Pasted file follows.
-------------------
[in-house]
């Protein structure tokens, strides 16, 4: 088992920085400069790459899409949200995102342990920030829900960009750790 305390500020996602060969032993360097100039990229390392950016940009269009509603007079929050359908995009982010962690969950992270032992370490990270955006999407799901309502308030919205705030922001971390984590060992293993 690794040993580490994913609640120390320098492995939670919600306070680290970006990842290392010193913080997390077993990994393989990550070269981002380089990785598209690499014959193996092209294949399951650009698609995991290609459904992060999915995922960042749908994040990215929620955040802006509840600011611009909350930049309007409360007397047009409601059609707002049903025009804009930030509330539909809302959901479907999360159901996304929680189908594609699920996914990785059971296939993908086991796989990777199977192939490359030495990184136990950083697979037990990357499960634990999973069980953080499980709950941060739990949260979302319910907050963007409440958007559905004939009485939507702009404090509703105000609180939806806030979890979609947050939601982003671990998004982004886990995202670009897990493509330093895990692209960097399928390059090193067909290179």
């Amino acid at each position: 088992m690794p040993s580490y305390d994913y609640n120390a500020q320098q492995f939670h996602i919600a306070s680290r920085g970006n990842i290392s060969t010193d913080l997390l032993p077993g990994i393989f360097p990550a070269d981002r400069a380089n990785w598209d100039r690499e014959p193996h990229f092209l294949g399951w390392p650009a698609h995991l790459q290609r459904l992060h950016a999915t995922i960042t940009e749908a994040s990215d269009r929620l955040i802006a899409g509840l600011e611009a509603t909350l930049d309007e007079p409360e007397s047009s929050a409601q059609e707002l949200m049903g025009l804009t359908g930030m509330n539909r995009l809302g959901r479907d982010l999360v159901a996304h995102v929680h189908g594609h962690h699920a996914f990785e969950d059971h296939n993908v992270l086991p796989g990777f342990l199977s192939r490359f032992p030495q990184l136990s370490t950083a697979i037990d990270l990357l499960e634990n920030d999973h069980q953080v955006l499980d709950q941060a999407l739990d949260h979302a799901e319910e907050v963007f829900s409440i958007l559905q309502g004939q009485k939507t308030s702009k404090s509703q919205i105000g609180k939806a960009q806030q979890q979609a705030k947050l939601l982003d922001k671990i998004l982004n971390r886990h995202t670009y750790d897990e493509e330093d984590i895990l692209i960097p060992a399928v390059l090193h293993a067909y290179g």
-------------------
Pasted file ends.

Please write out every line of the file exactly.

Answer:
[in-house]
């Protein structure tokens, strides 16, 4: 088992920085400069790459899409949200995102342990920030829900960009750790 305390500020996602060969032993360097100039990229390392950016940009269009509603007079929050359908995009982010962690969950992270032992370490990270955006999407799901309502308030919205705030922001971390984590060992293993 690794040993580490994913609640120390320098492995939670919600306070680290970006990842290392010193913080997390077993990994393989990550070269981002380089990785598209690499014959193996092209294949399951650009698609995991290609459904992060999915995922960042749908994040990215929620955040802006509840600011611009909350930049309007409360007397047009409601059609707002049903025009804009930030509330539909809302959901479907999360159901996304929680189908594609699920996914990785059971296939993908086991796989990777199977192939490359030495990184136990950083697979037990990357499960634990999973069980953080499980709950941060739990949260979302319910907050963007409440958007559905004939009485939507702009404090509703105000609180939806806030979890979609947050939601982003671990998004982004886990995202670009897990493509330093895990692209960097399928390059090193067909290179």
């Amino acid at each position: 088992m690794p040993s580490y305390d994913y609640n120390a500020q320098q492995f939670h996602i919600a306070s680290r920085g970006n990842i290392s060969t010193d913080l997390l032993p077993g990994i393989f360097p990550a070269d981002r400069a380089n990785w598209d100039r690499e014959p193996h990229f092209l294949g399951w390392p650009a698609h995991l790459q290609r459904l992060h950016a999915t995922i960042t940009e749908a994040s990215d269009r929620l955040i802006a899409g509840l600011e611009a509603t909350l930049d309007e007079p409360e007397s047009s929050a409601q059609e707002l949200m049903g025009l804009t359908g930030m509330n539909r995009l809302g959901r479907d982010l999360v159901a996304h995102v929680h189908g594609h962690h699920a996914f990785e969950d059971h296939n993908v992270l086991p796989g990777f342990l199977s192939r490359f032992p030495q990184l136990s370490t950083a697979i037990d990270l990357l499960e634990n920030d999973h069980q953080v955006l499980d709950q941060a999407l739990d949260h979302a799901e319910e907050v963007f829900s409440i958007l559905q309502g004939q009485k939507t308030s702009k404090s509703q919205i105000g609180k939806a960009q806030q979890q979609a705030k947050l939601l982003d922001k671990i998004l982004n971390r886990h995202t670009y750790d897990e493509e330093d984590i895990l692209i960097p060992a399928v390059l090193h293993a067909y290179g």